October 5, 2004 10:45am -11:45am at David's Restaurant Santa Clara, CA
Morgan Hill, California - October 1, 2004. OEA International, Inc. (OEA), the industry leader in 3D interconnect extraction, invites you to attend technical presentation on 65nm and 90nm interconnect modeling challenges which will take place at FSA Design Modeling Workshop on October 5, 2004 at 10:45 am at David's Restaurant, Santa Clara, CA.
As the minimum metal dimensions shrink below 0.18 microns, it has become standard practice to employ uniform metal density rules on all layers of metal to achieve an acceptable yield on IC processes. This is typically accomplished by two methods, slotting and dummy metal fill. These two methods are jointly used depending on the metal densities on the metal layout determined by the design. So, each layer of metal layout is checked according to its fill ratio in a set window size for each metal layer. The fill ratio and the area size of the check performed are layer, foundry and process dependent. If the fill ratio is larger than a given value there is a need for slotting the continuous large metal areas. If it is less than a different value, than the dummy metal fill rule is applied. Detailed rules for creating the slotting and dummy metal fill are layer, foundry and process dependent. Thus, the resulting metal geometry on silicon is no longer controlled only by the designer's layout, but is also affected by the resulting post-processing to control metal densities. If this post-processing is performed by the foundry rather than the designer, the metal layout can be largely different than the designer simulated and thought was correct. Since for the majority of high-speed designs, interconnect parasitics determine the IC performance, this creates a very difficult dilemma for the designer. This means, the effects of slotting and dummy metal fill have to be calculated during the design and extraction process.
In this paper, we present the effects of typical slotting and dummy metal fill methods on the interconnect performance from a three-dimensional mathematical modeling standpoint. The dummy metal fill, which creates floating metals, is investigated as to how it impacts the boundary conditions necessary for the solution of the Laplace equation. It is shown that this boundary condition due to the dummy metal fill impacts the capacitance greatly and thus changes the performance. In a similar way, slotting changes the resistance and the inductance of the metal interconnects. The methodology of taking those into consideration, again from the extraction point of view, is investigated. Since on-chip Spiral inductors are being widely used and their layout requires slotting and dummy metal fill together, due to the nature of their design, their impact is greatly pronounced. As a result, all of these combined effects are shown in three-dimensional Spiral inductance modeling for a variety of test cases. Because of the complications of a Spiral design, it makes it an interesting case from the application and creates a challenging modeling problem.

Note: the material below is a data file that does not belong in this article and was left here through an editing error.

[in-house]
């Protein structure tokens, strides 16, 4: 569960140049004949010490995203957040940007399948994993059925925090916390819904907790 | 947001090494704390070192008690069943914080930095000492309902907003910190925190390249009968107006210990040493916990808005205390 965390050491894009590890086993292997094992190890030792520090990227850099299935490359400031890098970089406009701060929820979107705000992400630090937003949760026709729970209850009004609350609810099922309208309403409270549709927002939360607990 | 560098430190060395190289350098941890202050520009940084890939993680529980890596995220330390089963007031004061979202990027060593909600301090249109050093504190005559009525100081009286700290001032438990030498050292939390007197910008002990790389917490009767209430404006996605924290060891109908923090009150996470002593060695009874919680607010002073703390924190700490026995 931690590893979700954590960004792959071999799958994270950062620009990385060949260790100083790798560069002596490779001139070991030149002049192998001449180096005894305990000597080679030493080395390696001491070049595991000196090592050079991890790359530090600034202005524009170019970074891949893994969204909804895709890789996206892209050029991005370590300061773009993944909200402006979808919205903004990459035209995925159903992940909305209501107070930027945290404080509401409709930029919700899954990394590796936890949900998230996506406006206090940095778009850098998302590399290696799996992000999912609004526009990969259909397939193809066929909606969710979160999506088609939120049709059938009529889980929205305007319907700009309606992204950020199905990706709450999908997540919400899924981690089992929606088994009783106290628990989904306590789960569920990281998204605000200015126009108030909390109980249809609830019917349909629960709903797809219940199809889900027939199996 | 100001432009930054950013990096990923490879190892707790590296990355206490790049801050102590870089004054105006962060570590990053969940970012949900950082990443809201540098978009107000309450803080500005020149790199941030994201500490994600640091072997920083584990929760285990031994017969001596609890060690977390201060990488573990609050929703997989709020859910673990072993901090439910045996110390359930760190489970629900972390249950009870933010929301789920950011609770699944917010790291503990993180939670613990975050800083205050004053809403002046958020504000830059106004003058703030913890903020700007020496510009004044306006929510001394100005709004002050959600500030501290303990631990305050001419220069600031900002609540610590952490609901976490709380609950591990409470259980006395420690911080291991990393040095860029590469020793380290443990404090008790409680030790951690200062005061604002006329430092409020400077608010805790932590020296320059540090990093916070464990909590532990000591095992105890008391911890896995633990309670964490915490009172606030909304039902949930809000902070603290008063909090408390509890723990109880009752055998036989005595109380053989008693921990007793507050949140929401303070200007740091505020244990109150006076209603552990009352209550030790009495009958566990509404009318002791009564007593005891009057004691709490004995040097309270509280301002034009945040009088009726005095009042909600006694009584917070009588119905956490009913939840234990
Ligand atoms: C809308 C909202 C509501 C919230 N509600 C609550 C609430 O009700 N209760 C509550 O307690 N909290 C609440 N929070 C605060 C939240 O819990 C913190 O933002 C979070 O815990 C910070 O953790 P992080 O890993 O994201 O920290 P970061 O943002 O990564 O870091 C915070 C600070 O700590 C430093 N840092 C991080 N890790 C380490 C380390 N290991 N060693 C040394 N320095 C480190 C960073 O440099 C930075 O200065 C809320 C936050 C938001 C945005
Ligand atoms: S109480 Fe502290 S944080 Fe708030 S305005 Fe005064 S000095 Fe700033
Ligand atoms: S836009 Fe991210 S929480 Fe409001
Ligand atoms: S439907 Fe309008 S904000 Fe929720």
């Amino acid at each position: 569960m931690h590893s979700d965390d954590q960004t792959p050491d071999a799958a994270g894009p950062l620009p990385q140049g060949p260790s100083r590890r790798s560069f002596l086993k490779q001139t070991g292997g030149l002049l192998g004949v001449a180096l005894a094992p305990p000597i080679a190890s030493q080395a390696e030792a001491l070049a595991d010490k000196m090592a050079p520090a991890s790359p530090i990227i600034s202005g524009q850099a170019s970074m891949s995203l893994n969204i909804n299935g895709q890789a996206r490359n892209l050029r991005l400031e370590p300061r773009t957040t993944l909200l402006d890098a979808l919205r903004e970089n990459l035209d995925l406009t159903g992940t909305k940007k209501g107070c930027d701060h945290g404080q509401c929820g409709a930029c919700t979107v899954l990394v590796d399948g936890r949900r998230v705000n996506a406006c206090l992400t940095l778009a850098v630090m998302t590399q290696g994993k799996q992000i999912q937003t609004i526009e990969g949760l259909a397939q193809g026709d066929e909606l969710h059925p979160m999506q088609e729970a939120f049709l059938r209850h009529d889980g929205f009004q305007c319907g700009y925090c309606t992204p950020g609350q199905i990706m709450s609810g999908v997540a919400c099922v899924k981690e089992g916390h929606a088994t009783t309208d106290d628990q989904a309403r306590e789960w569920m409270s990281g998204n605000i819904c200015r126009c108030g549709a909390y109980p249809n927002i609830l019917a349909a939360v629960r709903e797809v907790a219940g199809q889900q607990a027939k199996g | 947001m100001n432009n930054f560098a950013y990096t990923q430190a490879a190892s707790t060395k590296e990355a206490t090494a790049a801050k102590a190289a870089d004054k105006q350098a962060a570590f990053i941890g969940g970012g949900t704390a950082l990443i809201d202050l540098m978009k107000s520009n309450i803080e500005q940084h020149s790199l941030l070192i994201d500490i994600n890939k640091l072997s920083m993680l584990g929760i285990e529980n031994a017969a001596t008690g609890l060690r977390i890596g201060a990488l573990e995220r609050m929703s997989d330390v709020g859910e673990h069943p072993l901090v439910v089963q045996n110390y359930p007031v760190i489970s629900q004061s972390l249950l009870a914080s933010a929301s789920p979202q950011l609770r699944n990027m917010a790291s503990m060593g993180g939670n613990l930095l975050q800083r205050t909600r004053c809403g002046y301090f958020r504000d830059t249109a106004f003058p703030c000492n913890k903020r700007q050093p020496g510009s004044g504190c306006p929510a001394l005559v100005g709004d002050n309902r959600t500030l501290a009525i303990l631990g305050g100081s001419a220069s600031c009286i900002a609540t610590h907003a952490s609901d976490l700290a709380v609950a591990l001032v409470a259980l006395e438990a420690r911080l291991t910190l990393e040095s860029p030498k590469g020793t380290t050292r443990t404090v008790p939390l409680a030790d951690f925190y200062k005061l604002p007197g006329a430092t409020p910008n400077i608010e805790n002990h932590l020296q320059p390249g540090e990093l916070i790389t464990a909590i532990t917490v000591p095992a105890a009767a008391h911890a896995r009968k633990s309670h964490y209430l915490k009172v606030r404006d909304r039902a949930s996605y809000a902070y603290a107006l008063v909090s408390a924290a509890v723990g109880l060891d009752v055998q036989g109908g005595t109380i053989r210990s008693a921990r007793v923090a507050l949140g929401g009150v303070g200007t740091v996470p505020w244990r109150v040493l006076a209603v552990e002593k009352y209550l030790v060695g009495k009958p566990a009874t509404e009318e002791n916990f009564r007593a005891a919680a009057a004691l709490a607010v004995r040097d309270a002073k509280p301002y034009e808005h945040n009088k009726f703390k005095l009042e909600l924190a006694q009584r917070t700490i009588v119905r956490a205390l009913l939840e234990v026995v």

PRESENTATION LOCATION AND TIME
OEA International presentation will start at 10:45 am on October 5 and will take place at:
FSA Design Modeling Workshop
5151 Stars and Stripes Drive
Santa Clara, CA 95054
TO GET MORE IFORMATION ABOUT THIS PRESENTATION
Please call Alla Toy at (408) 778-6747 or email Email Contact
FSA DESIGN MODELING WORKSHOP INFORMATION
For more information on FSA Design Modeling Workshop and register to attend please visit http://www.fsa.org/suppliers_expo/tech_conference/modeling.asp
About OEA International
OEA International, Inc. is the industry leader in 3D extraction of interconnects. OEA's tools are currently used in the most demanding extraction and design environments. Some of the world's most advanced design facilities use OEA tools for detailed analysis and design of high-speed clocks, buses, I/O rings, and power grids. For additional information call (408) 778-6747, or visit OEA online at www.oea.com
Marketing Specialist, OEA International